Tasting Hoi An

The people of Hoi An love eating out.

The town was once one of Asia’s major trading ports. It is said that the area’s penchant for street food began centuries ago when hawkers and cart-pushers started selling food to the thousands of small traders and waterside merchants who needed light meals that they could eat while working without leaving their markets, stores or stalls.

In the 16-19th centuries, the town was teeming with foreign traders from China, Holland, Japan, Portugal, and all over the world. The bustling atmosphere lead to the invention of many of Hoi An’s most famous street foods, many of which are essentially central Vietnamese dishes infused with some foreign flavors.

Now, hundreds of years later, the hobby, or rather, the habit lives on stronger than ever with Hoi An locals. At any hour of the day or night, there is a wide selection of snacks and meals to be found on innumerable street corners.

Sometimes a quick seat is taken by a cyclo driver to suppress a sudden pang of hunger, or sometimes a large family or group of tourists take up a whole sidewalk eatery with long, festive – and often drunken – parties.

Chè to start the day

At around 9-10 a.m., women who sell chè, a popular sweet soup in Vietnam, start their coal fires. They slowly take over the shadiest places on the sidewalks underneath the biggest trees, where their stalls, mobile kitchens and food carts become centers of gastronomy.

Many kinds of chè are popular in Hoi An, but the local favorite and specialty is đậu ván (hyacinth beans), which is not only a sweet dessert, but also helps cool the body down during central Vietnam’s punishingly hot summers.

A bowl of chè đậu ván usually has a few gelatin-like black chunks of lường phảnh. The Chinese jelly is made from a plant of the same name mixed with some herbs known to boost health, immunity and hydration/refreshment on hot days. It gets its jelly-like quality from the rice flour or cassava flour that thickens the concoction.

With a bowl of chè đậu ván, a few drops of kumquat juice are a must. Without the kumquat, the soup will lose half of its tastiness.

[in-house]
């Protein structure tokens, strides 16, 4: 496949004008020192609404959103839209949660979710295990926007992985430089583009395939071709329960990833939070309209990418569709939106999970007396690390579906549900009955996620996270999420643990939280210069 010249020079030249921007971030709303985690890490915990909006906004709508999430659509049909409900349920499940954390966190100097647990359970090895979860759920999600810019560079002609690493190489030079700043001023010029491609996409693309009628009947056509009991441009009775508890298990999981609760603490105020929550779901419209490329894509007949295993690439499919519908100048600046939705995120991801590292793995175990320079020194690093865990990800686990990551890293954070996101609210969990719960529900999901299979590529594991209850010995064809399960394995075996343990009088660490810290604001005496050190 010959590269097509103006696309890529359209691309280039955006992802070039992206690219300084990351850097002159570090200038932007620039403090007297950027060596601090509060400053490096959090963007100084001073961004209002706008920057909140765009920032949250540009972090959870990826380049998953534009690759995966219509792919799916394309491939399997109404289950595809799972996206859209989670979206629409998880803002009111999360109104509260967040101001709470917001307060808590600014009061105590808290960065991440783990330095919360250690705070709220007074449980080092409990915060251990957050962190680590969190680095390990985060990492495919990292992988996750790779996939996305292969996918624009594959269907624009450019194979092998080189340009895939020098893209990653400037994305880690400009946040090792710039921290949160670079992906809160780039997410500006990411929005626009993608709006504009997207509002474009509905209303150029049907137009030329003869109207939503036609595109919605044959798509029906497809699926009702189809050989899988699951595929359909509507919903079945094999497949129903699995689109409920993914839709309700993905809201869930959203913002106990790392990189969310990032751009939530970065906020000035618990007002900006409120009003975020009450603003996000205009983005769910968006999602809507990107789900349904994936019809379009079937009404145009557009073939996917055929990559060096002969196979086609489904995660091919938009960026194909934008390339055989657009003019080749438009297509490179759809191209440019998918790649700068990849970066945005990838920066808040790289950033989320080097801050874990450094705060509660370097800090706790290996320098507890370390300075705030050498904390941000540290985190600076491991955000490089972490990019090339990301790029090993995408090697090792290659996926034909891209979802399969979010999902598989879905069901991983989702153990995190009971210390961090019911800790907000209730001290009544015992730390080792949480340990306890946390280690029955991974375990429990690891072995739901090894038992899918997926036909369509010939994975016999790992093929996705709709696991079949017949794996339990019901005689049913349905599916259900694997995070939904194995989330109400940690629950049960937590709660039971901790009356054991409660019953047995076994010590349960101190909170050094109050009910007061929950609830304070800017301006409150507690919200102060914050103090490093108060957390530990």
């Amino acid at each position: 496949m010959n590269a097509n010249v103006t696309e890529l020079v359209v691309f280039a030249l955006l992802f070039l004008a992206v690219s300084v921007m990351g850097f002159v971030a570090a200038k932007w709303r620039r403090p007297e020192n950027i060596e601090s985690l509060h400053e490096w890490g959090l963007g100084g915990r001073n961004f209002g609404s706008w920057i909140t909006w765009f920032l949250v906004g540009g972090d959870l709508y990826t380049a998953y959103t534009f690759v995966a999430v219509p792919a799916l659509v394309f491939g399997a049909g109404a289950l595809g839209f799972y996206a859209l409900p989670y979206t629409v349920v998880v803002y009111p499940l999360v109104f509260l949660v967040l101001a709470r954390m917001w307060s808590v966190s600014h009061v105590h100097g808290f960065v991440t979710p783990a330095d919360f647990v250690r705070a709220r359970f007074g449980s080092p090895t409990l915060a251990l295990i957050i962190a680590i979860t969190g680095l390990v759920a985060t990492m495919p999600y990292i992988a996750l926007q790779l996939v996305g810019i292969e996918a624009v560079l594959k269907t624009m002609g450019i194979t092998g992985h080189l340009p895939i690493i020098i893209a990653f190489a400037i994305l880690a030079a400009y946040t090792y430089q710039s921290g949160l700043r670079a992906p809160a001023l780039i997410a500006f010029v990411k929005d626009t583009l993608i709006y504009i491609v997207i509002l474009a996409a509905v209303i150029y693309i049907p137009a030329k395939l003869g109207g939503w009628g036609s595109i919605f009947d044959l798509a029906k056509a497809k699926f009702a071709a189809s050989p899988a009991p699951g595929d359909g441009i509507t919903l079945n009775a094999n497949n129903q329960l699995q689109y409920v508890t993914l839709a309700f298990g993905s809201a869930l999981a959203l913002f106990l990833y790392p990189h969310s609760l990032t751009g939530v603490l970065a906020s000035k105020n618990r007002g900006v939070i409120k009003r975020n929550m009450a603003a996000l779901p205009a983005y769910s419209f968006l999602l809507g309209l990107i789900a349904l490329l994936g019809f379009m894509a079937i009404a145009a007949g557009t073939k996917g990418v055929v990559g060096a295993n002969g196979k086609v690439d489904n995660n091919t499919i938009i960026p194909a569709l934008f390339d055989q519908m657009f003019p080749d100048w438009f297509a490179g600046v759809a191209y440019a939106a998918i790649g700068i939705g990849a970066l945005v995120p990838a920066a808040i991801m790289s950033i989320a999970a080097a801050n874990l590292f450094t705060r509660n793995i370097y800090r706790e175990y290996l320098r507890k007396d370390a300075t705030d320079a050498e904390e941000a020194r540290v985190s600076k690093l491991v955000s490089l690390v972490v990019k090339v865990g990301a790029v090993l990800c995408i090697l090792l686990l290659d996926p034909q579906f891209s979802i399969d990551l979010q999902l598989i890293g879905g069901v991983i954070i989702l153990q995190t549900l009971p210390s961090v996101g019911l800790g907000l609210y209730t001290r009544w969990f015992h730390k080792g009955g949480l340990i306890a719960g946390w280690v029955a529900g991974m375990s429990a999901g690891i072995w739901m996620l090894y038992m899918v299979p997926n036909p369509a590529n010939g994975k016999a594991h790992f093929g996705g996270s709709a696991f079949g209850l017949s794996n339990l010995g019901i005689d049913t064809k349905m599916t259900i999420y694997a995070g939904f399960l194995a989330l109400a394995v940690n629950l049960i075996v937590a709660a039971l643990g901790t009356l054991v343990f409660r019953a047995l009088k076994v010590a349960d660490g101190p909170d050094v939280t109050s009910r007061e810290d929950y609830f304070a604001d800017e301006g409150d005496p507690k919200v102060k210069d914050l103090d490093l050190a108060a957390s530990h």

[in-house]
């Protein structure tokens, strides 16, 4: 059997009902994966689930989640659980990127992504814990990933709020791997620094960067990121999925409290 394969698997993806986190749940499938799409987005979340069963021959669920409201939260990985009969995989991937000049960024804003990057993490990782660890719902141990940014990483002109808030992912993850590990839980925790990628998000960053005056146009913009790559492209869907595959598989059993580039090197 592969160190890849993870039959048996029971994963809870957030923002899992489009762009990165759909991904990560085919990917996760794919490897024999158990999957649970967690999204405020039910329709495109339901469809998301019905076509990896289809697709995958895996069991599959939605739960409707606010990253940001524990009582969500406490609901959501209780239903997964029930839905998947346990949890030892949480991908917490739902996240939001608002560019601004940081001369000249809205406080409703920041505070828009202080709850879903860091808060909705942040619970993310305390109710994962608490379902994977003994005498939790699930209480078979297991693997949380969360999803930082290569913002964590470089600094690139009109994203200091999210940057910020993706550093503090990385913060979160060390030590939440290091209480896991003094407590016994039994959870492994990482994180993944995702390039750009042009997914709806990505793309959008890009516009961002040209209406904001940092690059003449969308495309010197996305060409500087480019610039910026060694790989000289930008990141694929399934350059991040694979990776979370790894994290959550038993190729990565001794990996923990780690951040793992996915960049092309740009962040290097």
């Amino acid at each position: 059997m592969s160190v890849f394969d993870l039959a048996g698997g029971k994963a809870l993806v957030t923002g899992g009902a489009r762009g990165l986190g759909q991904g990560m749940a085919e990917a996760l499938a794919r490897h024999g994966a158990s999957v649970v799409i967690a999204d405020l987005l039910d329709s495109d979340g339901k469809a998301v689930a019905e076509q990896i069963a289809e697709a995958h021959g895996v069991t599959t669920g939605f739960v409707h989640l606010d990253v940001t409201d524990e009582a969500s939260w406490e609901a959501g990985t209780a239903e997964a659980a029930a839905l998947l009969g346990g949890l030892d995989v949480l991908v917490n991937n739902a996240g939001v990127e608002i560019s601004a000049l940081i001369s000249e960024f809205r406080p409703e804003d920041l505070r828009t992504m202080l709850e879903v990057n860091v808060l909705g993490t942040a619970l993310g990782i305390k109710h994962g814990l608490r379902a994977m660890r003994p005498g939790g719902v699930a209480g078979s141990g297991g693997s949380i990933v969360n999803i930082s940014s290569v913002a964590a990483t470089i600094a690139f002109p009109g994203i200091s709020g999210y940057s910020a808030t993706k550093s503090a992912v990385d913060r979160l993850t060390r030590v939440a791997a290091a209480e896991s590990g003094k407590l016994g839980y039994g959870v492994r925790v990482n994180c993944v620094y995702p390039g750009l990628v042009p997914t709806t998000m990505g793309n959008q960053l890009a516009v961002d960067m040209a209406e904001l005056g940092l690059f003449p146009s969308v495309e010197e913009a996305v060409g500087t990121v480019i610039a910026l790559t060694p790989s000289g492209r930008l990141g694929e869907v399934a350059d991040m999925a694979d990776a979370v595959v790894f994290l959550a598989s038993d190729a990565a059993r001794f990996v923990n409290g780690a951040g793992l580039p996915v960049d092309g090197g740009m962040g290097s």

Dumplings, pancakes, hustle and bustle

At around 3-4 p.m., the historic old town is crowded with street food vendors filling the air with the enticing scents of everything from bánh bột lọc (dumplings with shrimp and, sometimes, pork) to bánh ướt thịt nướng (thin pancakes with grilled pork). These snacks are cheap and not very filling, so it’s good to take in a few appetizers while walking around before dinner.

Bánh bèo (steamed rice pancakes) – a well-known food from the central region – is considered the town’s afternoon snack.

Compared to the small, thin pancakes from Hue usually served at expensive restaurants, the Hoi An variant of bánh bèo is larger and thicker. Its sauce is made from rice flour stirred with minced shrimp and pork, and it’s relatively thick.

An essential partner for bánh bèo is ram, which is fried noodles and nước mắm (fish sauce) mixed with chilies and garlic, used as a dipping sauce.

For a nighttime snack, nothing is more enjoyable than sitting on a bench along the Hoai River with a bánh mì (Vietnamese sandwiches) from Phuong Bakery near Cam Nam Bridge.

Occasionally hailed as the best bánh mì in Vietnam (at least that’s what American celebrity chef and TV personality Anthony Bourdain said), Phuong’s bánh mì is a splendid mix of pâté, pork, chả lụa (kind of like pork bologna), vegetables, and sauces.

Every baguette is hot and crunchy, while all the ingredients are added liberally, but not excessively like many stands in Ho Chi Minh City. These sandwiches are tasty until the last bite and it is not uncommon to order a second.

Phở a long time

When it comes to Vietnamese cuisine, phở is probably the most popular dish. It has gone global and is now the most well-known Vietnamese food in the world.

Don’t miss the unique phở in Hoi An, where many locals have the beef noodle soup for breakfast at Lien restaurant every morning. Located in the center of the town, the 500-year-old restaurant is the only and oldest of its kind in the town.

Phở Lien, as people often call it, is unlike any phở sold in the north or south.

First, its noodles are not totally soft, but kind of hard, and somewhat crunchy - al dente if you will. Hoi An doesn’t like its noodles soft. Its famous cao lầu noodles are cooked al dente as well.

Lien’s cooks dry the noodles in the sunlight extra long to give them their crunch. They then soften just the right amount, not too much, after just one dunk in the hot broth.

Second, Lien’s broth not only has the sweetness of beef bones but also the buttery and spicy taste of peanuts with dried chilies.

Aside from coming with the standard fresh basil as a condiment, the restaurant’s owners also offer sliced papaya fermented with vinegar. A treat!

Like most culinary capitals, the food in Hoi An is various with location, time of day and even with seasons and festivals.

But no matter where or when you are in Hoi An, locals are making an excuse to eat somewhere, sometime, and you can bet it’s something delicious.